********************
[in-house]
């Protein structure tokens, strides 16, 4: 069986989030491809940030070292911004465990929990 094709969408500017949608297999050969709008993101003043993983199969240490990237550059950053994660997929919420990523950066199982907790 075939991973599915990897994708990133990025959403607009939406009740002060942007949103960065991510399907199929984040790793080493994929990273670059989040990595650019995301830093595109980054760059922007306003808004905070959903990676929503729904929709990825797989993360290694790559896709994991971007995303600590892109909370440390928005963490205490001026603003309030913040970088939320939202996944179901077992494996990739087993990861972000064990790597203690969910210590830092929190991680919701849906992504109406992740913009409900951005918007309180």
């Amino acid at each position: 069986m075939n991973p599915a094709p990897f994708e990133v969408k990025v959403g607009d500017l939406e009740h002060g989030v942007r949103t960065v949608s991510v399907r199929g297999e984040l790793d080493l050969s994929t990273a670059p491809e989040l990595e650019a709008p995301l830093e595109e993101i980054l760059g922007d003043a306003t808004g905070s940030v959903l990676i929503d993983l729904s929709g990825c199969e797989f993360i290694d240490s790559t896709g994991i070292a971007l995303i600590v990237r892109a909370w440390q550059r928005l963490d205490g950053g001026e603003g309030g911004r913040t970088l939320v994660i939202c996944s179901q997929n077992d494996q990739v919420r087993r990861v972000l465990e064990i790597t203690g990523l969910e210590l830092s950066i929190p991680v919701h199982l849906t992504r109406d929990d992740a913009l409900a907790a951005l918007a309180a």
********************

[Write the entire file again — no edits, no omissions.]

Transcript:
[in-house]
């Protein structure tokens, strides 16, 4: 069986989030491809940030070292911004465990929990 094709969408500017949608297999050969709008993101003043993983199969240490990237550059950053994660997929919420990523950066199982907790 075939991973599915990897994708990133990025959403607009939406009740002060942007949103960065991510399907199929984040790793080493994929990273670059989040990595650019995301830093595109980054760059922007306003808004905070959903990676929503729904929709990825797989993360290694790559896709994991971007995303600590892109909370440390928005963490205490001026603003309030913040970088939320939202996944179901077992494996990739087993990861972000064990790597203690969910210590830092929190991680919701849906992504109406992740913009409900951005918007309180």
């Amino acid at each position: 069986m075939n991973p599915a094709p990897f994708e990133v969408k990025v959403g607009d500017l939406e009740h002060g989030v942007r949103t960065v949608s991510v399907r199929g297999e984040l790793d080493l050969s994929t990273a670059p491809e989040l990595e650019a709008p995301l830093e595109e993101i980054l760059g922007d003043a306003t808004g905070s940030v959903l990676i929503d993983l729904s929709g990825c199969e797989f993360i290694d240490s790559t896709g994991i070292a971007l995303i600590v990237r892109a909370w440390q550059r928005l963490d205490g950053g001026e603003g309030g911004r913040t970088l939320v994660i939202c996944s179901q997929n077992d494996q990739v919420r087993r990861v972000l465990e064990i790597t203690g990523l969910e210590l830092s950066i929190p991680v919701h199982l849906t992504r109406d929990d992740a913009l409900a907790a951005l918007a309180a």